Level Of Evidence: 2 Technical Efficacy: Stage 2 J. Magn. Reson. Imaging 2020;51:768-779.
View Article and Find Full Text PDF

Download full-text PDF

Source
http://dx.doi.org/10.1002/jmri.26872DOI Listing
http://www.ncbi.nlm.nih.gov/pmc/articles/PMC6962563PMC
March 2020

Super-resolution musculoskeletal MRI using deep learning.

Magn Reson Med 2018 11 26;80(5):2139-2154. Epub 2018 Mar 26.

Department of Radiology, Stanford University, Stanford, California.

Purpose: To develop a super-resolution technique using convolutional neural networks for generating thin-slice knee MR images from thicker input slices, and compare this method with alternative through-plane interpolation methods.

Methods: We implemented a 3D convolutional neural network entitled DeepResolve to learn residual-based transformations between high-resolution thin-slice images and lower-resolution thick-slice images at the same center locations. DeepResolve was trained using 124 double echo in steady-state (DESS) data sets with 0.7-mm slice thickness and tested on 17 patients. Ground-truth images were compared with DeepResolve, clinically used tricubic interpolation, and Fourier interpolation methods, along with state-of-the-art single-image sparse-coding super-resolution. Comparisons were performed using structural similarity, peak SNR, and RMS error image quality metrics for a multitude of thin-slice downsampling factors. Two musculoskeletal radiologists ranked the 3 data sets and reviewed the diagnostic quality of the DeepResolve, tricubic interpolation, and ground-truth images for sharpness, contrast, artifacts, SNR, and overall diagnostic quality. Mann-Whitney U tests evaluated differences among the quantitative image metrics, reader scores, and rankings. Cohen's Kappa (κ) evaluated interreader reliability.

Results: DeepResolve had significantly better structural similarity, peak SNR, and RMS error than tricubic interpolation, Fourier interpolation, and sparse-coding super-resolution for all downsampling factors (p < .05, except 4 × and 8 × sparse-coding super-resolution downsampling factors). In the reader study, DeepResolve significantly outperformed (p < .01) tricubic interpolation in all image quality categories and overall image ranking. Both readers had substantial scoring agreement (κ = 0.73).

Conclusion: DeepResolve was capable of resolving high-resolution thin-slice knee MRI from lower-resolution thicker slices, achieving superior quantitative and qualitative diagnostic performance to both conventionally used and state-of-the-art methods.
View Article and Find Full Text PDF

Download full-text PDF

Source
http://dx.doi.org/10.1002/mrm.27178DOI Listing
http://www.ncbi.nlm.nih.gov/pmc/articles/PMC6107420PMC
November 2018

Comparison of fMRI analysis methods for heterogeneous BOLD responses in block design studies.

Neuroimage 2017 02 16;147:390-408. Epub 2016 Dec 16.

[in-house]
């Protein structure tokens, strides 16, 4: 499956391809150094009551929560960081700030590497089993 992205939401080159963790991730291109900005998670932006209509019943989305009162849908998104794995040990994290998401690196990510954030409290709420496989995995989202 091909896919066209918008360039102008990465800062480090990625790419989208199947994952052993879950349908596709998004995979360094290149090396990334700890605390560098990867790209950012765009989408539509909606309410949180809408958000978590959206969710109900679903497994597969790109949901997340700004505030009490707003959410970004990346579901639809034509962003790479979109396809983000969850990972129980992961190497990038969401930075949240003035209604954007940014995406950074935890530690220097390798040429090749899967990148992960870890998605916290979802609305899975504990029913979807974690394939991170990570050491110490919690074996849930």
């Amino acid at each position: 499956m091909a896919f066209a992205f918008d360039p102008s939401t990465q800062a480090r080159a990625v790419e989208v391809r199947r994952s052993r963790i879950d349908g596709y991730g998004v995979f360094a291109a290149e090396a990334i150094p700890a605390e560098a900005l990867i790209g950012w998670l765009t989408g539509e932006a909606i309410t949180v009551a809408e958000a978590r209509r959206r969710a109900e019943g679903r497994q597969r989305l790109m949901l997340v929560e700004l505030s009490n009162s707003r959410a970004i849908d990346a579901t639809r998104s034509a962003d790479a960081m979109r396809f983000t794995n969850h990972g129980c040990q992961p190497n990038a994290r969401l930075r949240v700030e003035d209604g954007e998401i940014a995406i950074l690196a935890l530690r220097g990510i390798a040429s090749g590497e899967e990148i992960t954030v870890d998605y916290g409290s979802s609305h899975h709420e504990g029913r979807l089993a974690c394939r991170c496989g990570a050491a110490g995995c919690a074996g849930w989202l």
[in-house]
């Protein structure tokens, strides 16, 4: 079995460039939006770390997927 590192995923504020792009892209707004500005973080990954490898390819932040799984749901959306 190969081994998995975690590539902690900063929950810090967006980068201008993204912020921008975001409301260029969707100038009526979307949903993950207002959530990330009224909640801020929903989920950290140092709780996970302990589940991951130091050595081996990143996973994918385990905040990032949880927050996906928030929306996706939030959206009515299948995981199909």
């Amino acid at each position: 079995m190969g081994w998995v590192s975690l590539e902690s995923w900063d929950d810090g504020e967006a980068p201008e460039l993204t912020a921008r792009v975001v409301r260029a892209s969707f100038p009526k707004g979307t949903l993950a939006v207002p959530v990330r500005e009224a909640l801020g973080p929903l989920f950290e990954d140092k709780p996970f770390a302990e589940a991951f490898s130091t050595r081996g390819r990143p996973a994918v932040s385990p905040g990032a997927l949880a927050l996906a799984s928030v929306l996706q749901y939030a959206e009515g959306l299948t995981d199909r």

Department of Neurology & Neurological Sciences, Stanford University, Stanford, CA 94305, USA.

A large number of fMRI studies have shown that the temporal dynamics of evoked BOLD responses can be highly heterogeneous. Failing to model heterogeneous responses in statistical analysis can lead to significant errors in signal detection and characterization and alter the neurobiological interpretation. However, to date it is not clear that, out of a large number of options, which methods are robust against variability in the temporal dynamics of BOLD responses in block-design studies. Here, we used rodent optogenetic fMRI data with heterogeneous BOLD responses and simulations guided by experimental data as a means to investigate different analysis methods' performance against heterogeneous BOLD responses. Evaluations are carried out within the general linear model (GLM) framework and consist of standard basis sets as well as independent component analysis (ICA). Analyses show that, in the presence of heterogeneous BOLD responses, conventionally used GLM with a canonical basis set leads to considerable errors in the detection and characterization of BOLD responses. Our results suggest that the 3rd and 4th order gamma basis sets, the 7th to 9th order finite impulse response (FIR) basis sets, the 5th to 9th order B-spline basis sets, and the 2nd to 5th order Fourier basis sets are optimal for good balance between detection and characterization, while the 1st order Fourier basis set (coherence analysis) used in our earlier studies show good detection capability. ICA has mostly good detection and characterization capabilities, but detects a large volume of spurious activation with the control fMRI data.
View Article and Find Full Text PDF

Download full-text PDF

Source
http://dx.doi.org/10.1016/j.neuroimage.2016.12.045DOI Listing
http://www.ncbi.nlm.nih.gov/pmc/articles/PMC5472444PMC
February 2017

Optogenetic Functional MRI.

J Vis Exp 2016 04 19(110). Epub 2016 Apr 19.

Neurology and Neurological Sciences, Stanford University; Electrical Engineering, Neurology and Neurological Sciences, Stanford University;

The investigation of the functional connectivity of precise neural circuits across the entire intact brain can be achieved through optogenetic functional magnetic resonance imaging (ofMRI), which is a novel technique that combines the relatively high spatial resolution of high-field fMRI with the precision of optogenetic stimulation. Fiber optics that enable delivery of specific wavelengths of light deep into the brain in vivo are implanted into regions of interest in order to specifically stimulate targeted cell types that have been genetically induced to express light-sensitive trans-membrane conductance channels, called opsins. fMRI is used to provide a non-invasive method of determining the brain's global dynamic response to optogenetic stimulation of specific neural circuits through measurement of the blood-oxygen-level-dependent (BOLD) signal, which provides an indirect measurement of neuronal activity. This protocol describes the construction of fiber optic implants, the implantation surgeries, the imaging with photostimulation and the data analysis required to successfully perform ofMRI. In summary, the precise stimulation and whole-brain monitoring ability of ofMRI are crucial factors in making ofMRI a powerful tool for the study of the connectomics of the brain in both healthy and diseased states.